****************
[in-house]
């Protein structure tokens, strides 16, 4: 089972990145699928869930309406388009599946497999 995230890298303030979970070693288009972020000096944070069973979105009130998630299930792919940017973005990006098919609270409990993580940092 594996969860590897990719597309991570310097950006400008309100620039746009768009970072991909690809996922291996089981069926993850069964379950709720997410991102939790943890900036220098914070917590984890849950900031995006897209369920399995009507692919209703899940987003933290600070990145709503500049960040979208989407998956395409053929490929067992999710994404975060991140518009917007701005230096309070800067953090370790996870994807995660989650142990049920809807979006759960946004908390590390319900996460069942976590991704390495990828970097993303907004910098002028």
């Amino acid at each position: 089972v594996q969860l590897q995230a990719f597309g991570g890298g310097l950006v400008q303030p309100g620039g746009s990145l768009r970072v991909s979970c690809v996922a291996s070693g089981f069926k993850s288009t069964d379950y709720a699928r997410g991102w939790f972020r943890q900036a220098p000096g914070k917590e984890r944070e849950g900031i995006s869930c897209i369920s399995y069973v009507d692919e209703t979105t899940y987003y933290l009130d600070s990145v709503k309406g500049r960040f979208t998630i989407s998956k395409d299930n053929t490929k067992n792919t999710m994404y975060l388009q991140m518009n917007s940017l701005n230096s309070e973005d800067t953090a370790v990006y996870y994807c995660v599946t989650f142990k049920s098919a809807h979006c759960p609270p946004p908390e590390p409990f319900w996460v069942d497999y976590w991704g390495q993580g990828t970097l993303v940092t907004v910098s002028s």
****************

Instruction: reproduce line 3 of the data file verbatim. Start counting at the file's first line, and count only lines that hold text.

């Amino acid at each position: 089972v594996q969860l590897q995230a990719f597309g991570g890298g310097l950006v400008q303030p309100g620039g746009s990145l768009r970072v991909s979970c690809v996922a291996s070693g089981f069926k993850s288009t069964d379950y709720a699928r997410g991102w939790f972020r943890q900036a220098p000096g914070k917590e984890r944070e849950g900031i995006s869930c897209i369920s399995y069973v009507d692919e209703t979105t899940y987003y933290l009130d600070s990145v709503k309406g500049r960040f979208t998630i989407s998956k395409d299930n053929t490929k067992n792919t999710m994404y975060l388009q991140m518009n917007s940017l701005n230096s309070e973005d800067t953090a370790v990006y996870y994807c995660v599946t989650f142990k049920s098919a809807h979006c759960p609270p946004p908390e590390p409990f319900w996460v069942d497999y976590w991704g390495q993580g990828t970097l993303v940092t907004v910098s002028s």